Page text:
European Internet users urged to protect themselves against Facebook tracking

In the wake of the revelations about Facebook’s tracking of users who do not own a Facebook account, the Belgian Privacy Commission has issued a set of recommendations for both Facebook, website owners and end users.

The recommendations are based on the results of an extensive analysis of Facebook’s revised policies and terms (rolled out on January 30, 2015) conducted by the inter-university research center EMSOC/SPION, which concluded that the company is acting in violation of European law.

According to them Facebook places too much burden on its users to protect their privacy, and then doesn’t offer simple tools and settings to do so, and sets up some problematic default settings. They also don’t provide adequate information for users to make informed choices.

Finally, the company tracks users who are logged-out from Facebook through the social plug-ins (“Like” and “Share” buttons), tracks opted-out Facebook users with a cookie for advertising purposes, tracks users who are not Facebook users but who have visited Facebook’s pages, and so on.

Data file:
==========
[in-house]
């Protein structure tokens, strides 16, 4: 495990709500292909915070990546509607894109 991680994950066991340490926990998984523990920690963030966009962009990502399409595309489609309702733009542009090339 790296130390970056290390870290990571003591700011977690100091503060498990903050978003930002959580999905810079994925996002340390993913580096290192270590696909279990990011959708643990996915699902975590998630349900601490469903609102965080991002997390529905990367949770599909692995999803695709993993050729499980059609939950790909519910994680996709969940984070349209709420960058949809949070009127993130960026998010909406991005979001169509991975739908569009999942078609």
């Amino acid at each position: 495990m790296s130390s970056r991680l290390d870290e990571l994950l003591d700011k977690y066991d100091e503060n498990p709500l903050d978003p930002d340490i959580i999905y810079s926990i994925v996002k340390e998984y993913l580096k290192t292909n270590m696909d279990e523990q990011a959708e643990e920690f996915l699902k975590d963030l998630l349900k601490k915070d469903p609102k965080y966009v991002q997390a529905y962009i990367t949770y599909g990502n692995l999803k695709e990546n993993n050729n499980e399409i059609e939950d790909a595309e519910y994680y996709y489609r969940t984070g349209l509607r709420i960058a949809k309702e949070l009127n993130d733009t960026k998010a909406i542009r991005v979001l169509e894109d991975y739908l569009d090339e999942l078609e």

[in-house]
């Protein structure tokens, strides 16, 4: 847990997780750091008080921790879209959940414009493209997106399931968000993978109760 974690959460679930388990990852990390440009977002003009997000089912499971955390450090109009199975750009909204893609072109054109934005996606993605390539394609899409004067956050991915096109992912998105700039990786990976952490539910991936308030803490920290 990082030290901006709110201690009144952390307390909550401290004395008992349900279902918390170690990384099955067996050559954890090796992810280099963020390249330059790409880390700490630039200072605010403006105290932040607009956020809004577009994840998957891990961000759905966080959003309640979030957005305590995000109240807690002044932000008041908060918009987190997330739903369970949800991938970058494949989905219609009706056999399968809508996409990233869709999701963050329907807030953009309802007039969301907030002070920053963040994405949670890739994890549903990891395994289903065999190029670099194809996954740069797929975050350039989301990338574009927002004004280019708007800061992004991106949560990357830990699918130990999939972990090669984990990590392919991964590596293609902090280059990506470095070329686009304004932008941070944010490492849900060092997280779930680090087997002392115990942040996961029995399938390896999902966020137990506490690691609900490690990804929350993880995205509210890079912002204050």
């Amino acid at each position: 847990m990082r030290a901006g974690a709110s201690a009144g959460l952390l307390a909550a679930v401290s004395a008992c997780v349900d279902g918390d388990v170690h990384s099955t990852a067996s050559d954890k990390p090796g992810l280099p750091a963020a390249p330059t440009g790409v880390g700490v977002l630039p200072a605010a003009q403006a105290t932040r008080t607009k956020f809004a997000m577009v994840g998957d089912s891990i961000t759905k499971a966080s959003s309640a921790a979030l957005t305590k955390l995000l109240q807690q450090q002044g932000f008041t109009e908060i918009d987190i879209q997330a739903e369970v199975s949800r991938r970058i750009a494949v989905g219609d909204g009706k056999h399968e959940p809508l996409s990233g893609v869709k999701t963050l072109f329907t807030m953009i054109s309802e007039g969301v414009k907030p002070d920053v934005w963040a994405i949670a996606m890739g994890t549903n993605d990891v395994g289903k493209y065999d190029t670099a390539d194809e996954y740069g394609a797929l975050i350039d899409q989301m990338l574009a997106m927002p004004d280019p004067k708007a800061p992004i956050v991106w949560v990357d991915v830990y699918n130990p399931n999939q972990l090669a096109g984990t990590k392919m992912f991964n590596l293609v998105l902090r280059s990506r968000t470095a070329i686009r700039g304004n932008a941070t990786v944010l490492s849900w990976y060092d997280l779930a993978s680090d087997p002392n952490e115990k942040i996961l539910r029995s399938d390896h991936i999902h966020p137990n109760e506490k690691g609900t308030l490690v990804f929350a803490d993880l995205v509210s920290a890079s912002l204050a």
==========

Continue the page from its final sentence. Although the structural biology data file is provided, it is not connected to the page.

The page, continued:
The Belgian Privacy Commission requests, among other things, that Facebook provide full transparency about the use of cookies, and to refrain from systematically placing long-life and unique identifier cookies with non-users of Facebook, as well as from collecting and using data by means of social plug-ins (unless they obtain the users’ consent).

Users who wish to protect themselves against tracking by Facebook through social plug-ins are advised to use browser add-ons that block tracking – EFF’s Privacy Badger, Ghostery, or Disconnect – and to use the incognito or “private navigation” mode in their browser of choice.

Facebook’s tracking decisions do not only impact Facebook users but all Internet users, they noted.

“Up to this day Facebook refuses to recognize the application of Belgian legislation nor the Belgian Privacy Commission. Until now it has always contested the findings of the EMSOC/SPION research report, but it has not provided concrete facts repudiating them. To the contrary: Facebook recognizes that errors, ‘BUGS’ have been uncovered.”

Facebook maintains that, as regards the privacy of European citizens, it only needs to conform to Irish law, as its European center is based in Dublin.

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